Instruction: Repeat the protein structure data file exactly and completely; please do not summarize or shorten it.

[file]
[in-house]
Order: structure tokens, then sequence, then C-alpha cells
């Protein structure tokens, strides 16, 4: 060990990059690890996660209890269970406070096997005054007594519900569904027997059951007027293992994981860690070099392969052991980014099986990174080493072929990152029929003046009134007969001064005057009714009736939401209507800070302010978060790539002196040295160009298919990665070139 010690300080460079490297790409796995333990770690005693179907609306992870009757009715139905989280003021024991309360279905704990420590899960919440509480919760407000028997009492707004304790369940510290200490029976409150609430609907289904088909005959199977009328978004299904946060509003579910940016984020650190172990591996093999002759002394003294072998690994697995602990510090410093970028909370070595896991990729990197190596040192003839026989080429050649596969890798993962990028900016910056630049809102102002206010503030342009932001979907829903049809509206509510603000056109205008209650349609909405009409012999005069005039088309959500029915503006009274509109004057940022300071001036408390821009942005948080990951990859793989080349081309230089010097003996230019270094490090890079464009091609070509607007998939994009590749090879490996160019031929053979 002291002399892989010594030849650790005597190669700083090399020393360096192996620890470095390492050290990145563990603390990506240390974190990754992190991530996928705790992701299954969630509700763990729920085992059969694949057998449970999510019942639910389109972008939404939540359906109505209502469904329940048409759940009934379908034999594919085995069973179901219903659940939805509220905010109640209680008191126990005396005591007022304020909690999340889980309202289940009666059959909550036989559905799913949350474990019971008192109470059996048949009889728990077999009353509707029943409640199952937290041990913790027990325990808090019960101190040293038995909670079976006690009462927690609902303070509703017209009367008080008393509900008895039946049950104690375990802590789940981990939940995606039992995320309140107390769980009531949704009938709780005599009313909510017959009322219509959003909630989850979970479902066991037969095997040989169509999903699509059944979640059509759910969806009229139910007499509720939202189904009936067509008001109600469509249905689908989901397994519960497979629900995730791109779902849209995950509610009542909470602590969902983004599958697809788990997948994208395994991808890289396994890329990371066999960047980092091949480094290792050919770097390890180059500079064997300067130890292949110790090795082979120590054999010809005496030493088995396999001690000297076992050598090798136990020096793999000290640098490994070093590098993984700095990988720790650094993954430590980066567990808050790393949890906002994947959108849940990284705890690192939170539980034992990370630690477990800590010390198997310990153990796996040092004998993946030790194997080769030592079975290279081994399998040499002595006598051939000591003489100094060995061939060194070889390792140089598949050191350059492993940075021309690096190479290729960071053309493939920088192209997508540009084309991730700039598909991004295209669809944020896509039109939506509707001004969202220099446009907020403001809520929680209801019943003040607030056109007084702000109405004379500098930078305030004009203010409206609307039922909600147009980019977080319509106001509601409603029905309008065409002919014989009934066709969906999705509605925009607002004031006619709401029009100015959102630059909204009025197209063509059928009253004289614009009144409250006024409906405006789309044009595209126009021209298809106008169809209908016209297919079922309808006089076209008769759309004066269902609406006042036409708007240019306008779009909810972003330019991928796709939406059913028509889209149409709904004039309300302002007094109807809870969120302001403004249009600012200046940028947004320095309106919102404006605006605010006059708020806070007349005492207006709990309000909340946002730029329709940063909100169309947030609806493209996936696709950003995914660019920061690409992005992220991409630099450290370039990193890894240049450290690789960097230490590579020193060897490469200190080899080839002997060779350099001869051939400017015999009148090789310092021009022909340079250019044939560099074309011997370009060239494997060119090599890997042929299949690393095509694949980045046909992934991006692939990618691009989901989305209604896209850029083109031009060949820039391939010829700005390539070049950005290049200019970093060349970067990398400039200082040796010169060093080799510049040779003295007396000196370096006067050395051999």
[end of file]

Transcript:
[in-house]
Order: structure tokens, then sequence, then C-alpha cells
């Protein structure tokens, strides 16, 4: 060990990059690890996660209890269970406070096997005054007594519900569904027997059951007027293992994981860690070099392969052991980014099986990174080493072929990152029929003046009134007969001064005057009714009736939401209507800070302010978060790539002196040295160009298919990665070139 010690300080460079490297790409796995333990770690005693179907609306992870009757009715139905989280003021024991309360279905704990420590899960919440509480919760407000028997009492707004304790369940510290200490029976409150609430609907289904088909005959199977009328978004299904946060509003579910940016984020650190172990591996093999002759002394003294072998690994697995602990510090410093970028909370070595896991990729990197190596040192003839026989080429050649596969890798993962990028900016910056630049809102102002206010503030342009932001979907829903049809509206509510603000056109205008209650349609909405009409012999005069005039088309959500029915503006009274509109004057940022300071001036408390821009942005948080990951990859793989080349081309230089010097003996230019270094490090890079464009091609070509607007998939994009590749090879490996160019031929053979 002291002399892989010594030849650790005597190669700083090399020393360096192996620890470095390492050290990145563990603390990506240390974190990754992190991530996928705790992701299954969630509700763990729920085992059969694949057998449970999510019942639910389109972008939404939540359906109505209502469904329940048409759940009934379908034999594919085995069973179901219903659940939805509220905010109640209680008191126990005396005591007022304020909690999340889980309202289940009666059959909550036989559905799913949350474990019971008192109470059996048949009889728990077999009353509707029943409640199952937290041990913790027990325990808090019960101190040293038995909670079976006690009462927690609902303070509703017209009367008080008393509900008895039946049950104690375990802590789940981990939940995606039992995320309140107390769980009531949704009938709780005599009313909510017959009322219509959003909630989850979970479902066991037969095997040989169509999903699509059944979640059509759910969806009229139910007499509720939202189904009936067509008001109600469509249905689908989901397994519960497979629900995730791109779902849209995950509610009542909470602590969902983004599958697809788990997948994208395994991808890289396994890329990371066999960047980092091949480094290792050919770097390890180059500079064997300067130890292949110790090795082979120590054999010809005496030493088995396999001690000297076992050598090798136990020096793999000290640098490994070093590098993984700095990988720790650094993954430590980066567990808050790393949890906002994947959108849940990284705890690192939170539980034992990370630690477990800590010390198997310990153990796996040092004998993946030790194997080769030592079975290279081994399998040499002595006598051939000591003489100094060995061939060194070889390792140089598949050191350059492993940075021309690096190479290729960071053309493939920088192209997508540009084309991730700039598909991004295209669809944020896509039109939506509707001004969202220099446009907020403001809520929680209801019943003040607030056109007084702000109405004379500098930078305030004009203010409206609307039922909600147009980019977080319509106001509601409603029905309008065409002919014989009934066709969906999705509605925009607002004031006619709401029009100015959102630059909204009025197209063509059928009253004289614009009144409250006024409906405006789309044009595209126009021209298809106008169809209908016209297919079922309808006089076209008769759309004066269902609406006042036409708007240019306008779009909810972003330019991928796709939406059913028509889209149409709904004039309300302002007094109807809870969120302001403004249009600012200046940028947004320095309106919102404006605006605010006059708020806070007349005492207006709990309000909340946002730029329709940063909100169309947030609806493209996936696709950003995914660019920061690409992005992220991409630099450290370039990193890894240049450290690789960097230490590579020193060897490469200190080899080839002997060779350099001869051939400017015999009148090789310092021009022909340079250019044939560099074309011997370009060239494997060119090599890997042929299949690393095509694949980045046909992934991006692939990618691009989901989305209604896209850029083109031009060949820039391939010829700005390539070049950005290049200019970093060349970067990398400039200082040796010169060093080799510049040779003295007396000196370096006067050395051999």